• Size: Male bald eagles are usually 36 inches long with a wingspan of 2 meters, while female bald eagles are 43 inches in length with a wingspan of 2.5 meters.
  • Weight: Male bald eagles may weigh 14 pounds, while female bald eagles may have a weight of 10 pounds.
  • Diet: They are primarily carnivorous. Eagles feed mainly on fish, reptiles, rabbits, hares, grouse, amphibians, crabs, and other smaller birds and their eggs.
  • Place of Origin: The majority of the 60 breeds of eagles originate from Africa and Eurasia.
  • Characteristics: They have strong flight skills and depend mostly on live prey. Their quick grappling motion and very keen eyesight give them the capacity to seize any vulnerable victim. In killing their prey, they usually decapitate their heads. As to their mating habits, they are monogamous in nature and breed on the same nest every time they produce offspring.  

7. Leopards

7. Leopards

Do Leopards Eat Foxes?

Leopards eat foxes. They are one of the large cat family members that can feed on foxes when other preys are not available. A fox may escape from the wrath of leopards but know that the latter runs fast than the former. Thus, foxes can be caught by leopards without much effort and sweat.

  • Appearance: Leopards’ eyes have round pupils. As to their bodies, they have pale yellow to dark gold in color that are filled with dark spots. Their underbellies are usually white with fur that are softer on the said part than the other body structures. They have tails that are typically shorter than their body length. Its tips are white in color.
  • Lifespan: They can live for 10 to 12 years in the wild and up to 23 years in captivity.
  • Size: Their length ranges from 2 feet and 11.4 inches to 6 feet and 5.2 inches, while their tails typically measure 2 feet and 2 inches to 3 feet and 4.2 inches.
  • Weight: Male leopards may weigh 81.6 to 198.4 pounds, while female leopards may weigh 61.7 to 132.3 pounds.
  • Diet: They are mainly carnivores and prefer to devour animal meat. The common prey of these creatures include foxes, jackals, bushbucks, cheetahs, genets, ungulates, and primates.
  • Place of Origin: They are endemic in the vast majority of African regions.
  • Characteristics: They are solitary but at the same time territorial. Leopards are active from nighttime until dawn to hunt and forage for prey. During the day, they stay and rest on rocks and tree branches. Other than that, they are adept at climbing trees, running at a considerable distance, and jumping vertically.

8. Coyotes

8. Coyotes

Do Coyotes Eat Foxes?

It is said that coyotes are natural enemies of foxes. So when these two creatures get an encounter, it will surely be a bloody one. Coyotes do not typically feed on foxes. But when there is a scarcity of food, or when they are forced to slay foxes in order to reduce their competitors, they will not hesitate to eat them after.

  • Appearance: They have body parts that are yellowish-gray to grayish-brown in color. Their throats and underbellies are white, while the sides of their heads, muzzles, feet, and front legs are reddish-brown. They also have pointed ears, slender muzzles, round pupils, black noses, and drooping tails that have black tips.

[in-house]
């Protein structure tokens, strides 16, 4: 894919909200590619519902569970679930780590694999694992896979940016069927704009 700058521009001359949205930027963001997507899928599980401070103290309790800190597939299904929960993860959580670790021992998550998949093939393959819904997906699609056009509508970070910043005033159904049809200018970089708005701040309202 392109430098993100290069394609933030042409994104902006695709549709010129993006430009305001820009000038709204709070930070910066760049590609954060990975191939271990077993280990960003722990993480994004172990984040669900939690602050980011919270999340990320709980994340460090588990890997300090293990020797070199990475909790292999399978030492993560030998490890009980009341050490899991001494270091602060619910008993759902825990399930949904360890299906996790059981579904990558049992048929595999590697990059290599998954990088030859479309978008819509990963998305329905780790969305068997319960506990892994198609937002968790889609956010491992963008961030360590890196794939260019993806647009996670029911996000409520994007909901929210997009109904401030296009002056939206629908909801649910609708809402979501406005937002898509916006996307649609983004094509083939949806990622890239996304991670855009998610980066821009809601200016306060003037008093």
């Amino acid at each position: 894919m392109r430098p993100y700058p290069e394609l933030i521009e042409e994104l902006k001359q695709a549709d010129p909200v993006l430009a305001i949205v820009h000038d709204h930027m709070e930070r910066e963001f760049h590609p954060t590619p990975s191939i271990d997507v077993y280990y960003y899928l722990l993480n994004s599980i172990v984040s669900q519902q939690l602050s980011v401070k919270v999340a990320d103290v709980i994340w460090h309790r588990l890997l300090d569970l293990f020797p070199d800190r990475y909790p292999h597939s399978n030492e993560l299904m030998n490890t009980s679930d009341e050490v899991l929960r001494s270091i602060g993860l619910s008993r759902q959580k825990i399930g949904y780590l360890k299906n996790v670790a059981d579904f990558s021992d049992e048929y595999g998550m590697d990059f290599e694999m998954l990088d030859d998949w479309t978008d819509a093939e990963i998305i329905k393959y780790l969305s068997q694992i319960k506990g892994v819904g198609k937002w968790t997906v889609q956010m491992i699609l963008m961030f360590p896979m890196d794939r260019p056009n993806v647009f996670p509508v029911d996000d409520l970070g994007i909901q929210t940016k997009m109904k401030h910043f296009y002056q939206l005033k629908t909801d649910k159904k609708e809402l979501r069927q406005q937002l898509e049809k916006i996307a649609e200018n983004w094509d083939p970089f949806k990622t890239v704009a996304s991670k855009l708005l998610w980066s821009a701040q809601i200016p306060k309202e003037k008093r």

• Lifespan: They can live for 6 to 8 years in the wild and up to 21 years if they are held captive.
  • Size: Their average length is 29.53 to 39.37 inches.
  • Weight: Their average weight is 15.42 to 46.26 pounds.
  • Diet: They are carnivorous animals. Coyotes like to eat smaller creatures such as rabbits, ground squirrels, and mice. On some occasions, they would also feed on snakes, large insects, and birds. They prefer fresh meat, but in certain instances, they may eat decaying flesh of dead animals.
  • Place of Origin: They are originally from North America.
  • Characteristics: They are nocturnal creatures and loves to forage food at night. Coyotes do this activity either solitarily, by pair, or with the help of their family members. They communicate vocally through howls, squeaks, yelps, and distress calls. However, they can also relay a message through olfactory, visual, auditory, and tactile cues.

Related: Fox vs. Coyote | What’s Really in Your Backyard?

9. Humans

9. Humans

Do Humans Eat Foxes?

Humans may eat foxes. But they are an uncommon meal as their meat is somewhat tough and has a distinct smell. On the other hand, some people have the habit of hunting foxes and cooking them into an appetizing main course.   

Frequently Asked Questions

Here are some of the frequently asked questions about fox predators:

Do Badgers Eat Foxes?

Badgers can eat foxes. They would invade a fox’s den and take away the kits if given the opportunity, most likely turning them into a tasty meal.

Do Dingos Eat Foxes?

Since dingos are fond of meat, they may eat foxes. This is not typically a common scenario, but when there is no other food available, and there is a chance to kill foxes, they will not hesitate and eat them after.

Do Lions Eat Foxes?

Lions also eat foxes, although not quite a lot. They prefer medium-sized animals like antelopes and zebras. But when the only available food source is smaller animals such as foxes, they will probably grab the chance and eat them.

Do Tigers Eat Foxes?

Tigers eat foxes. They are one of the largest creatures from the family of cats, and they have the power to devour smaller animals like foxes. This is especially true when the tigers are at the point of extreme starvation.


You may view foxes as creatures that are tough to beat but keep in mind that other animals are mightier than them. These predators will not hesitate to attack foxes to fill and satisfy their hunger. Foxes’ natural enemies will not even care if they grapple with kits or young foxes. In the wild, it is unquestionably a bloodbath.

List of Sources

Link, R. (2005). Living with Wildlife: Owls. Washington Department of Fish and Wildlife.

Bald Eagle. (2010). Connecticut’s Official State Website.

Mountain Lion. University of Kentucky.